Pawlikowski, who has spoken about how Wanda is based on a certain kind of Polish idealist that he remembered from his youth—often Jewish, quite cosmopolitan and sophisticated, and seriously committed to socialism in its more internationalist iteration—seems to pose this “Internationale”/“Equinox” combo as the central mystery of Auntie Wanda, the fundamental contradiction that she can no longer endure. The final image of the young, liberated former nun seems to suggest a dialectically ordained synthesis of the two women: Anna/Ida has, in essence, cast off the chains of both Church and State, no longer constrained by either the ascetic demands of Catholicism or the cold autocracy of Iron Curtain Poland. The problem, however, is that this closing invocation of modernity and liberation—and specifically Western kinds of modernity and liberation—does not seem particularly consistent with the film’s clear intention to present Poland as a nation unable to deal with its painful past. The freedom that Anna/Ida finds and Wanda could never reconcile herself to is grounded in a Western conception of individualism that, given both Pawlikowski’s chosen symbolic vehicle and the film’s sociopolitical context, strikes me as utterly wrong. In the first case, jazz was never just about the virtuosity of a single player: Coltrane’s greatest, most spiritually searching improvisations were unthinkable without the backing of McCoy Tyner and Jimmy Garrison. The film’s grasp of Polish Catholicism’s relationship to Judaism is similarly misguided: coming to grips with your nation’s relationship to its Jewish community basically by becoming more “true to yourself” is to substitute personal becoming for collective being. The same extends to Pawlikowski’s depiction of Anna/Ida’s life in the convent as intensely solitary: while this clearly serves the film’s ultimate thematic ends, it not only evinces a rather blind investment in the notion of the individual self as the alpha and the omega, so to speak, but it propagates a rather radical misunderstanding of what cloistered religious communities are all about (compare, say, Cristian Mungiu’s Beyond the Hills ).
What’s most frustrating about the shallowness of Ida’s Westernized ideology is the luminous and genuinely mysterious visuals with which Pawlikowski invests it: the restricted space of the convent courtyard is as still and cold and deep as the rolling countryside, while the spare interiors conjure lost worlds whose lost-ness seems preordained, inevitable. Visually speaking, the closest analogy for Pawlikowski’s work in Ida is Nuri Bilge Ceylan, with the difference being that Ceylan has a much sadder and, ultimately, a more fully thought-through sense of the relationship between modernity and individualism—an understanding that brings the Turkish filmmaker far closer to Zanussi than is Pawlikowski.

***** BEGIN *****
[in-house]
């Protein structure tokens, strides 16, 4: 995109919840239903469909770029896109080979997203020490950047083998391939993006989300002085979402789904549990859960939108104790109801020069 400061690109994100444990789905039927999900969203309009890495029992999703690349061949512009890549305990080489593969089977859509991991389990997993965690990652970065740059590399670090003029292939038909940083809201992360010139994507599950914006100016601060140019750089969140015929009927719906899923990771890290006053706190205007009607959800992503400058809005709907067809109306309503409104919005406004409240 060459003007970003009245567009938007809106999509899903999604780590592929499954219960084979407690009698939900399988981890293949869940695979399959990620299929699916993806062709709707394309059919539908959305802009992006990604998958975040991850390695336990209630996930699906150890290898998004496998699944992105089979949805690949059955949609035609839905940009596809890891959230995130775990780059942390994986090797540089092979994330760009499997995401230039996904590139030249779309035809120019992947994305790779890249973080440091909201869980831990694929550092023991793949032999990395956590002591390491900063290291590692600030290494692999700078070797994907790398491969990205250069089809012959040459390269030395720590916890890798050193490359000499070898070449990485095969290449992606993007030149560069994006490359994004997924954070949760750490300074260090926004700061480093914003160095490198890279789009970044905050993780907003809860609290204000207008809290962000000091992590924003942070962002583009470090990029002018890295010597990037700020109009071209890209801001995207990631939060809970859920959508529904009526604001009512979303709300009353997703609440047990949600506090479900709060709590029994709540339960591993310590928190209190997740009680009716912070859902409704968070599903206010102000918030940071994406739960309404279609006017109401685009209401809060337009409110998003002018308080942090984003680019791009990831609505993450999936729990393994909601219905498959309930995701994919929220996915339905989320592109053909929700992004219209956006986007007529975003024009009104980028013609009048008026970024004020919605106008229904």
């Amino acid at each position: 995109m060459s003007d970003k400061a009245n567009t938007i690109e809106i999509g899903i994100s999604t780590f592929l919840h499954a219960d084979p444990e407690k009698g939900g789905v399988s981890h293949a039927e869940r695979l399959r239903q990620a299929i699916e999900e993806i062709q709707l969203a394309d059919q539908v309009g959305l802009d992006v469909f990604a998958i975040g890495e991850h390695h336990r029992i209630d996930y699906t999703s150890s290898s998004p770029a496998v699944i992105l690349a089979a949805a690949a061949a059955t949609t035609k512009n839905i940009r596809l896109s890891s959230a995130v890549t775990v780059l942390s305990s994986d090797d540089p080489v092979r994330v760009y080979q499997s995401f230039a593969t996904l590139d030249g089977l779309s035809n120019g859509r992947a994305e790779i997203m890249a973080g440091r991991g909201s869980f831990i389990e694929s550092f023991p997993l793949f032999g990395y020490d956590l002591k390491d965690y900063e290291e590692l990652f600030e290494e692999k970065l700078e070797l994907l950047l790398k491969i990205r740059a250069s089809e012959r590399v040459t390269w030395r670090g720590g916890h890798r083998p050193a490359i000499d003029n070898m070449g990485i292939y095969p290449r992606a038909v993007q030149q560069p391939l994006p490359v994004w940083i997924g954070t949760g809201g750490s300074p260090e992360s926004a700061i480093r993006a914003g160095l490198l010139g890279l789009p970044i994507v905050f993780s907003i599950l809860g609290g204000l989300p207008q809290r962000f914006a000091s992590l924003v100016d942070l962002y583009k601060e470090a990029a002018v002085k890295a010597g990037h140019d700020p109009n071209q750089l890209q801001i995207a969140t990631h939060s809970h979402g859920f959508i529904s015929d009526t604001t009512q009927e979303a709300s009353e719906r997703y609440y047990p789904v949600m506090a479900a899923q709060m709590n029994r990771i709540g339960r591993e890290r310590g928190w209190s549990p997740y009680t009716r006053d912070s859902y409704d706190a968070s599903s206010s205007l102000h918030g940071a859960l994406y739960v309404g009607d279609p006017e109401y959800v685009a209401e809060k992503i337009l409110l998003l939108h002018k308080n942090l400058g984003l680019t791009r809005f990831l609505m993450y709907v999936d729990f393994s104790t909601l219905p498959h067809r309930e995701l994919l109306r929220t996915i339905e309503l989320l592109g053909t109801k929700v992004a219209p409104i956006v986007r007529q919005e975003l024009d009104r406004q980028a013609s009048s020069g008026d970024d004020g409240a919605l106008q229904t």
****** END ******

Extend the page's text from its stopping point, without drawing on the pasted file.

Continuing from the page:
And so we come back to Kieślowski after all. The Kieślowski of the ’70s and ’80s was a dissident filmmaker in a distinctively Polish way, not only critiquing the rigid state under which he lived, but also calling for a more serious, and ultimately more moral, way of seeing the world; The Decalogue (1990), the obvious touchstone in terms of that tendency, is another work that shares a great deal, visually speaking, with Ida. But Kieślowski’s move to France was a nearly unmitigated disaster in terms of serious filmmaking, leading to a series of absurdly pompous and pseudo-metaphysical blobs of Euro-pudding, with the possible exception of the (considerably more Polonized) Trois couleurs: Blanc (1994). What we have in Ida, essentially, is a kind of amalgamation of the Kieślowski of The Decalogue with the Kieślowski of Trois couleurs and La double vie de Véronique (1991). While Ida’s visual style is part of a recognizably Polish variant of a contemplative filmmaking tradition that has yielded some very fine contemporary manifestations in Turkey, Portugal, and elsewhere, its ideology feels pan-European in the most pejorative sense—one that is unable to fully evoke how, in the Poland of the ’60s, Catholic asceticism was as countercultural as jazz. That sense is there in the film, but in the end Pawlikowski takes the easy way out, and lets us forget that the guy who wrote that groovy jazz that welcomes our ex-nun into the brave new world of the Age of Affluence has, as his undisputed masterpiece, a small symphony called A Love Supreme.